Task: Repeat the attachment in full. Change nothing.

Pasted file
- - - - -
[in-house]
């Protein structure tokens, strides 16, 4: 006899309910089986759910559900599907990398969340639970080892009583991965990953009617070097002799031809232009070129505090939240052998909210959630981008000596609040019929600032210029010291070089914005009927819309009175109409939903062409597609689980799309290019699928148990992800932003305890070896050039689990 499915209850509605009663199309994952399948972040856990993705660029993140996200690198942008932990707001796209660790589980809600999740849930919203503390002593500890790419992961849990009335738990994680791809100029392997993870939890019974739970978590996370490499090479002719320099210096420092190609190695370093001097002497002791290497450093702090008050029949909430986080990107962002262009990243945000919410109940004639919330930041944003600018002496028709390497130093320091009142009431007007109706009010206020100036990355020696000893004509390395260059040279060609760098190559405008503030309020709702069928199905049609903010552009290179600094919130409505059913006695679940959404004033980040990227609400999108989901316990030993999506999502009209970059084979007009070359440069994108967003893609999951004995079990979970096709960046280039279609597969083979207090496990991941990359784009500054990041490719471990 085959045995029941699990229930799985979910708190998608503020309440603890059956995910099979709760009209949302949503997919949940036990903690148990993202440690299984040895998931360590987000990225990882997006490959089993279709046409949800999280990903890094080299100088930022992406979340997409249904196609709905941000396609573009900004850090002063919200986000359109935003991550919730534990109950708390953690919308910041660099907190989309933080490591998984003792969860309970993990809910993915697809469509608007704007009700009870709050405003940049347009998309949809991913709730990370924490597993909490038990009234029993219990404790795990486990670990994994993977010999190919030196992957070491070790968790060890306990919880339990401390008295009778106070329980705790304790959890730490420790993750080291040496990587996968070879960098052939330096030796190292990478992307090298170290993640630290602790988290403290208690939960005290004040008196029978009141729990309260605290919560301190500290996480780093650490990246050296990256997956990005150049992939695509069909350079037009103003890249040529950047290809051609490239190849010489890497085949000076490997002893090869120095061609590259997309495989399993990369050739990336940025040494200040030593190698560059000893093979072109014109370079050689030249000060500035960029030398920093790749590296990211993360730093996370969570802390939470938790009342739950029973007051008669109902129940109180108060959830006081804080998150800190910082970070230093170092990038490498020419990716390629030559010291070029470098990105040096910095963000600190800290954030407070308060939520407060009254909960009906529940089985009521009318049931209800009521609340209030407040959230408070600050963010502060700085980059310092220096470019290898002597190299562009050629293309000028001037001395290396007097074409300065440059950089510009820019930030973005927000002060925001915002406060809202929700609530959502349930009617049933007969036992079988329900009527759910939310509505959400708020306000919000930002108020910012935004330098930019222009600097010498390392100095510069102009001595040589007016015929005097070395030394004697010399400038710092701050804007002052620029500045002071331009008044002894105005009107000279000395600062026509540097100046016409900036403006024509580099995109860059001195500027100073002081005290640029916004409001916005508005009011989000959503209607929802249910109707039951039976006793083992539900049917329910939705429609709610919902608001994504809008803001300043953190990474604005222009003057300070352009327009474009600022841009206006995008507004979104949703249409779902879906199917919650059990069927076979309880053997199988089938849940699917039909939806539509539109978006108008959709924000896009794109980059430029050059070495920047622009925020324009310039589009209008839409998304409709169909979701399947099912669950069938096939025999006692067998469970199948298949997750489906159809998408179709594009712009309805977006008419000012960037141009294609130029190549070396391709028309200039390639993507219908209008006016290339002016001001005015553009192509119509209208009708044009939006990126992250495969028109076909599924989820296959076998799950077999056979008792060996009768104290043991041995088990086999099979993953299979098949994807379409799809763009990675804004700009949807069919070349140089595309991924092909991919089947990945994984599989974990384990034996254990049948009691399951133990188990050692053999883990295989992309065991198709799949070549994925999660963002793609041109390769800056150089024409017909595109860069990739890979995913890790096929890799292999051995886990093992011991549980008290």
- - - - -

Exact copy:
[in-house]
């Protein structure tokens, strides 16, 4: 006899309910089986759910559900599907990398969340639970080892009583991965990953009617070097002799031809232009070129505090939240052998909210959630981008000596609040019929600032210029010291070089914005009927819309009175109409939903062409597609689980799309290019699928148990992800932003305890070896050039689990 499915209850509605009663199309994952399948972040856990993705660029993140996200690198942008932990707001796209660790589980809600999740849930919203503390002593500890790419992961849990009335738990994680791809100029392997993870939890019974739970978590996370490499090479002719320099210096420092190609190695370093001097002497002791290497450093702090008050029949909430986080990107962002262009990243945000919410109940004639919330930041944003600018002496028709390497130093320091009142009431007007109706009010206020100036990355020696000893004509390395260059040279060609760098190559405008503030309020709702069928199905049609903010552009290179600094919130409505059913006695679940959404004033980040990227609400999108989901316990030993999506999502009209970059084979007009070359440069994108967003893609999951004995079990979970096709960046280039279609597969083979207090496990991941990359784009500054990041490719471990 085959045995029941699990229930799985979910708190998608503020309440603890059956995910099979709760009209949302949503997919949940036990903690148990993202440690299984040895998931360590987000990225990882997006490959089993279709046409949800999280990903890094080299100088930022992406979340997409249904196609709905941000396609573009900004850090002063919200986000359109935003991550919730534990109950708390953690919308910041660099907190989309933080490591998984003792969860309970993990809910993915697809469509608007704007009700009870709050405003940049347009998309949809991913709730990370924490597993909490038990009234029993219990404790795990486990670990994994993977010999190919030196992957070491070790968790060890306990919880339990401390008295009778106070329980705790304790959890730490420790993750080291040496990587996968070879960098052939330096030796190292990478992307090298170290993640630290602790988290403290208690939960005290004040008196029978009141729990309260605290919560301190500290996480780093650490990246050296990256997956990005150049992939695509069909350079037009103003890249040529950047290809051609490239190849010489890497085949000076490997002893090869120095061609590259997309495989399993990369050739990336940025040494200040030593190698560059000893093979072109014109370079050689030249000060500035960029030398920093790749590296990211993360730093996370969570802390939470938790009342739950029973007051008669109902129940109180108060959830006081804080998150800190910082970070230093170092990038490498020419990716390629030559010291070029470098990105040096910095963000600190800290954030407070308060939520407060009254909960009906529940089985009521009318049931209800009521609340209030407040959230408070600050963010502060700085980059310092220096470019290898002597190299562009050629293309000028001037001395290396007097074409300065440059950089510009820019930030973005927000002060925001915002406060809202929700609530959502349930009617049933007969036992079988329900009527759910939310509505959400708020306000919000930002108020910012935004330098930019222009600097010498390392100095510069102009001595040589007016015929005097070395030394004697010399400038710092701050804007002052620029500045002071331009008044002894105005009107000279000395600062026509540097100046016409900036403006024509580099995109860059001195500027100073002081005290640029916004409001916005508005009011989000959503209607929802249910109707039951039976006793083992539900049917329910939705429609709610919902608001994504809008803001300043953190990474604005222009003057300070352009327009474009600022841009206006995008507004979104949703249409779902879906199917919650059990069927076979309880053997199988089938849940699917039909939806539509539109978006108008959709924000896009794109980059430029050059070495920047622009925020324009310039589009209008839409998304409709169909979701399947099912669950069938096939025999006692067998469970199948298949997750489906159809998408179709594009712009309805977006008419000012960037141009294609130029190549070396391709028309200039390639993507219908209008006016290339002016001001005015553009192509119509209208009708044009939006990126992250495969028109076909599924989820296959076998799950077999056979008792060996009768104290043991041995088990086999099979993953299979098949994807379409799809763009990675804004700009949807069919070349140089595309991924092909991919089947990945994984599989974990384990034996254990049948009691399951133990188990050692053999883990295989992309065991198709799949070549994925999660963002793609041109390769800056150089024409017909595109860069990739890979995913890790096929890799292999051995886990093992011991549980008290």